Photos of the day are all about Wadjemup Lighthouse or commonly called as Rottnest Island Lighthouse Station which also located almost at the center of the island not far from Oliver Hill. Its original tower was the first stone lighthouse built in Western Australia made by native prisoners as the island used to be a prison for aboriginals. Then the second tower which is the current visible lighthouse was a replacement of the first that was demolished. I was reminded again that the designer of the lighthouse was William Douglass, the same designer of Cape Leeuwin Lighthouse that I had a chance to visit as part of Margaret River region tour. These photos are part of Rottnest Island Tour October 2016.
Photo : Rottnest Island Lighthouse Station, Wadjemup Lighthouse
Location : Rottnest Island WA, Australia
1. Join Day Tours from Perth where different options are available or
2. Take cruise to the island with your own or rented boat
Official Website : Rottnest Island
I am always excited when traveling, that is why most of the time, every time I arrived in any new place I always feel joyful. I am always eager to see what the place has to offer. And the time we reached Cape Leeuwin Lighthouse, a place which commonly called as the tip and the most south-westerly of Australia in the state of Western Australia, I jumped-off the bus with an ecstatic heart.
We walked towards the wooden gate of the precinct and went to the historical cottage where entrance and the cafe are located. There was an audio tours available in the precinct but at the time of the visit, I was not able to get the audio device therefore I only depended on the notes to read on in each audio tour stops. I almost complete capturing all the audio tour stops except for “Stop 14 – Flora and Fauna”.
At the start of my adventure in the precinct, the first thing to see is the Sarge Bay
To tell the story of my visit, I used the audio tour stops as guidance of what I saw while inside the precinct. For me, it was both fun and educational self-guided tour because I was in a place to see one of the heritage lighthouse in Australia and to be in the place that is extreme and dangerous most south-westerly of the country.
Around the lighthouse, where I got chance walk further as I can, a chance to see the dangerous waters that surrounds Cape Leeuwin. The St. Alouarn Islands and some rocks that in old times where lighthouse was not yet installed was a deadly place for mariners.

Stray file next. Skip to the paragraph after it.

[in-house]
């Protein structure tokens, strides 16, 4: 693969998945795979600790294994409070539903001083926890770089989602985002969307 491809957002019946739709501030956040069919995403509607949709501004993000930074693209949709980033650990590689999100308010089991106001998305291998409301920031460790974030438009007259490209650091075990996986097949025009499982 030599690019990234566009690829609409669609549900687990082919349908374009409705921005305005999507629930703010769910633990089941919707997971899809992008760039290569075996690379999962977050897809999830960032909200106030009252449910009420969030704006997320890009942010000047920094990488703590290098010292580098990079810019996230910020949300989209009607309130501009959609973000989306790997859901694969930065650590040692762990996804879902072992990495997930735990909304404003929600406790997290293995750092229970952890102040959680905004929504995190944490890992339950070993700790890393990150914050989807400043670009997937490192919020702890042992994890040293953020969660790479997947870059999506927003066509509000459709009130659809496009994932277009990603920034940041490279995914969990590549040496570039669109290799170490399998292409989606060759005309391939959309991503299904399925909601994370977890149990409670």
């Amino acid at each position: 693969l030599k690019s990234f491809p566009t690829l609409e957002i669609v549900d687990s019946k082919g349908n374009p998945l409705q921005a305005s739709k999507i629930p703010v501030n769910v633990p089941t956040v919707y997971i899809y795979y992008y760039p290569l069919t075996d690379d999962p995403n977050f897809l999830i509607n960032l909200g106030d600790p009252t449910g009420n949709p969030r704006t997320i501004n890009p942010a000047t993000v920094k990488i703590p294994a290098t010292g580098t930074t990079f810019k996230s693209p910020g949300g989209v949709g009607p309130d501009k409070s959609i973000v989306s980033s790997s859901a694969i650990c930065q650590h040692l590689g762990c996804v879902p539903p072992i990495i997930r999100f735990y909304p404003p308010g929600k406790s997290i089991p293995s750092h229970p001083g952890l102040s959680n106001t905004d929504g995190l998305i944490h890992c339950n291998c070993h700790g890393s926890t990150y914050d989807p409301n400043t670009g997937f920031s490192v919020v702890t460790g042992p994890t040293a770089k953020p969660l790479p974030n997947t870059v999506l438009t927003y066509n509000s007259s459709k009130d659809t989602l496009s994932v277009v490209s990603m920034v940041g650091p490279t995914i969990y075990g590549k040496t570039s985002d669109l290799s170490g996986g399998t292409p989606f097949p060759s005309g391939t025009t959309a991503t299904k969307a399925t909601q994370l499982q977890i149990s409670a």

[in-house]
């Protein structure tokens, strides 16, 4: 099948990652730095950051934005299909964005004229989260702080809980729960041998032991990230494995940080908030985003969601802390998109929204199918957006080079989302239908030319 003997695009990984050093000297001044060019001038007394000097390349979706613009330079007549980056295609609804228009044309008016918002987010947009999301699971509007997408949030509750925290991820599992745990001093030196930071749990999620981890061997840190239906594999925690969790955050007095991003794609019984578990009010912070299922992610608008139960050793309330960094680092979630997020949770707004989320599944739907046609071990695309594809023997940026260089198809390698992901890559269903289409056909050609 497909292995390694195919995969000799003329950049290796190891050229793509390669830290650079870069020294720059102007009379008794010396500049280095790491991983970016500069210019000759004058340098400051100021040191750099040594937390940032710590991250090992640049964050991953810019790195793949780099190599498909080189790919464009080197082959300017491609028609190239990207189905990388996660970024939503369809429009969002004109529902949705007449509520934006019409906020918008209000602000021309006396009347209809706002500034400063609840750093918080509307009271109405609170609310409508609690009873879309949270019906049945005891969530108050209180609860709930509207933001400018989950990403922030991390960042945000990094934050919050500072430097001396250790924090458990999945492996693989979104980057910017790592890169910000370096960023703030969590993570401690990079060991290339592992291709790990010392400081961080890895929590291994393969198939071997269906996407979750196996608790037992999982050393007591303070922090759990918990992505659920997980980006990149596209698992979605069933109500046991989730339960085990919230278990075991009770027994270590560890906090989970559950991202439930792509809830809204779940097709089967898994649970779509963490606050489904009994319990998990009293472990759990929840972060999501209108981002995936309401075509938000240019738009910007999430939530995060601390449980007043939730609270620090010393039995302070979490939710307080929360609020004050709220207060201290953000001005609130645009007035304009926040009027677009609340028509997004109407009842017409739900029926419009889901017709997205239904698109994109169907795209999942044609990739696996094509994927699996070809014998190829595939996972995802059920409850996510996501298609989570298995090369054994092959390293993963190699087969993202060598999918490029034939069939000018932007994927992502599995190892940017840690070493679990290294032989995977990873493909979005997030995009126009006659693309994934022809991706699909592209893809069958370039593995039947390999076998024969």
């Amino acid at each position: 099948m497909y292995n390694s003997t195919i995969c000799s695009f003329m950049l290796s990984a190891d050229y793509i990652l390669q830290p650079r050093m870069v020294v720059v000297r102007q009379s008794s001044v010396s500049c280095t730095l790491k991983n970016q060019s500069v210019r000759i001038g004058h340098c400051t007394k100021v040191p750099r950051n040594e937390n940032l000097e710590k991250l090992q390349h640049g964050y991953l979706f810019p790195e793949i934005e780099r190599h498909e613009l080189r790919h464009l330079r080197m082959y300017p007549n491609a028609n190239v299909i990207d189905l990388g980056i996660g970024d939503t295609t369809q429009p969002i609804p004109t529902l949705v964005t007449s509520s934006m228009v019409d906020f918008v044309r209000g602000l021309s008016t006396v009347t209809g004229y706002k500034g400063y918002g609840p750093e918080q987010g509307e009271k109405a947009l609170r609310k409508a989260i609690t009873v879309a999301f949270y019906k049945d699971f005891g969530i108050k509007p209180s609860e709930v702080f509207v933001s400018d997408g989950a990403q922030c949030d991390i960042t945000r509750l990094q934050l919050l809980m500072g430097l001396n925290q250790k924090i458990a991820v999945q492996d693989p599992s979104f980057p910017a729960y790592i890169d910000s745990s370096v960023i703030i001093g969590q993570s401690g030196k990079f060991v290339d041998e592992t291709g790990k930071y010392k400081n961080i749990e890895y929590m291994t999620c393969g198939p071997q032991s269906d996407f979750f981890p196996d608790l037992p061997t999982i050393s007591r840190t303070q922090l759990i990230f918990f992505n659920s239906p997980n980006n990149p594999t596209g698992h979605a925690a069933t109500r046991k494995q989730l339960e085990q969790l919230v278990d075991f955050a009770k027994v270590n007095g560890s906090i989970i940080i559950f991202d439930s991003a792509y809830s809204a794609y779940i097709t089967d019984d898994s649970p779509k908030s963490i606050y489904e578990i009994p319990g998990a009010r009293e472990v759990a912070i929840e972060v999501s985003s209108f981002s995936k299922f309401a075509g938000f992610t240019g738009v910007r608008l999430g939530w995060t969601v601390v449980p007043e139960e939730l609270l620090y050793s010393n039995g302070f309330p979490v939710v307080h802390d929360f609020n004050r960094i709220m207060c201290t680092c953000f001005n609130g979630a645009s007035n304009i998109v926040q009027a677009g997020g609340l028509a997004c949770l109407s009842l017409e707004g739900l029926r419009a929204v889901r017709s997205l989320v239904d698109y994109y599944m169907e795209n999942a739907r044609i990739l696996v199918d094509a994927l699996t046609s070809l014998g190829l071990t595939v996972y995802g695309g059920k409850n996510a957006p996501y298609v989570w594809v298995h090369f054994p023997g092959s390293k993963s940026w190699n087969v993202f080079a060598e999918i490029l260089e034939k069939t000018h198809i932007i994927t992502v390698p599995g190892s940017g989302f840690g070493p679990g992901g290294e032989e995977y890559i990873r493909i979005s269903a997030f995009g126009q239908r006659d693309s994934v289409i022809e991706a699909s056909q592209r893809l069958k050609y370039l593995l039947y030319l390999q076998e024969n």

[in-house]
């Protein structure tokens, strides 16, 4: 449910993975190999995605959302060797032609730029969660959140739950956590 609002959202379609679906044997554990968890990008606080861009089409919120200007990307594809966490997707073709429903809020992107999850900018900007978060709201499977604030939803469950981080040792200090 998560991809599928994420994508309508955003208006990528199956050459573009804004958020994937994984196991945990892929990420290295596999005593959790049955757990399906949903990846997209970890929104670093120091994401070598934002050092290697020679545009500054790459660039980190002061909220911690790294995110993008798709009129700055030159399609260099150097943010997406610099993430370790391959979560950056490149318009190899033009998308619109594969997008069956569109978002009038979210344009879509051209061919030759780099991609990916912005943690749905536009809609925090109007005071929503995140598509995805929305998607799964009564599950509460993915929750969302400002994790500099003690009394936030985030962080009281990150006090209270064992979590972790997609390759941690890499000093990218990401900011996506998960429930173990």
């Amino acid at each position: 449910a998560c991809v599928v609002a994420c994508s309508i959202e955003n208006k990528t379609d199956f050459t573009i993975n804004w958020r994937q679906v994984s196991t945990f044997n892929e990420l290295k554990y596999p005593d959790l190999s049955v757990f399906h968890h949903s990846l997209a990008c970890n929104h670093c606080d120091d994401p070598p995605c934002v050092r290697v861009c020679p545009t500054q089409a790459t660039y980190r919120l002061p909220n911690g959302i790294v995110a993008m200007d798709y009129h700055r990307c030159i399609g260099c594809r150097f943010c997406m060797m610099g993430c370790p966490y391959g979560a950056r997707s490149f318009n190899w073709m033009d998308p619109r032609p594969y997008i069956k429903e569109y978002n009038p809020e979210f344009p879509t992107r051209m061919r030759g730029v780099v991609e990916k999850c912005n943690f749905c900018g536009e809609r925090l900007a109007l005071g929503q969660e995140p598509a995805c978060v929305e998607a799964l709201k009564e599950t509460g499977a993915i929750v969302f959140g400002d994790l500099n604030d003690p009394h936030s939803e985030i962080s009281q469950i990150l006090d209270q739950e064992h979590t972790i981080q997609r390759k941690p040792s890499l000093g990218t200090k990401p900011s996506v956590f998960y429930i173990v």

Seal Island (of St Alouarn Islands)
Somes rocks nearby
Self-Guided Tour At Cape Leeuwin Lighthouse Precinct
At the gate
Stop 1 – Welcome
The entrance of the Cape Leeuwin Precinct is in the first cottage where it also housed the cafe and the little museum about the lighthouse. It is the first stop, where the audio device is to be pickup (which I did not) to be able to listen to information on each stops at the precinct. I would like to emphasized that before I left the precinct that day, I had some time to explore the museum and even though it was little or small museum, it is full of information about the Cape Leeuwin Lighthouse like its constructions down to its light apparatus. The museum also displays information about the following : lighthouse service, optics, lighthouse station, lighthouse keepers, signalling, shipwrecks, weather station, and hydroacoustic station.
Some displays at the museum
Stop 2 – History
When I reached this stop, I kind of surprised that there are lots of things to see in the precinct, I just enjoyed my walking tour around the place.
Showing all the 15 Audio Tour Stops within the precinct
Looking back to the cottages while walking towards Cape Leeuwin Lighthouse
Stop 3 – A Century of Community (Keepers Cottages)
Three Historical Cottages
Three residences were built in 1895-6 to accommodate the three lighthouse keepers required for the continuous operation of the Cape Leeuwin Lighthouse Station. Three keepers were considered necessary to fulfill the day-to-day operational duties and to assure efficiency in case of sickness or emergency.
Married quarters were provided to allow the keepers to maintain a normal family life. Each cottage had three bedrooms, a living room, kitchen, store, and bathroom. The two southern cottages were built using local limestone. The northernmost cottage was constructed of local granite, originally excavated for the lighthouse foundations. Steeply-pitched timber roofs enabled these structures to withstand strong winds.
All three cottages were continuously occupied until 1988 and the last keeper to live in a cottage at Cape Leeuwin did so until 1998.
Stop 4 – Service Buildings
Four service Buildings were constructed here in 1954 to 1975, each associated with the maintenance of the lighthouse.
The Kerosene Store was built in 1954 to store fuel for the lighthouse lantern (1954-1982) and as maintenance workshop.
The Radio Hut (1954) housed the radio transmitters as part of the Non Directional Beacon (NDB) navigational system. From 1975 to 1998 the hut was used as a base for sending meteorological data to the Bureau of Meteorology in Perth.
The Power House (1954) house three diesel-powered generators, which powered the radio transmitters.
The Engine Room/Transmitters Building was built in 1975 to house a single diesel-powered generator to power the NDB radio transmitters from 1975 to 1992.
Stop 5 – The Residential Precinct
Despite the homes’ magnificent outlook of beaches, bays, rocky islands, they are constantly battered by summer winds and winter gales of salty sea spray.
Stop 6 – Cottage Three
The duties of all Lightkeepers comprise the case and efficient maintenance of the light apparatus, tower, dwellings, equipment, jetties, roads, boats, etcetera, and the of the grounds attached to the Station.
We can thought initially that people lives in the precinct within almost the century life of the lighthouse lives their life with ease. Cape Leeuwin is located where a great spot to observe weather and it means it does not used to have a fairy weather. Therefore, their duties as lightkeepers were bounded by rules that focused on its true responsibilities around the lighthouse. Any visitors or activities that will affect their duties as lightkeepers are prohibited in the precinct.
Regulations at the Lighthouse Station
Duties of Lightkeepers as it describe
An incomplete list of Cape Leeuwin Lighthouse Keepers
Stop 7 – Lightkeepers Wives (Keeper’s Cottage)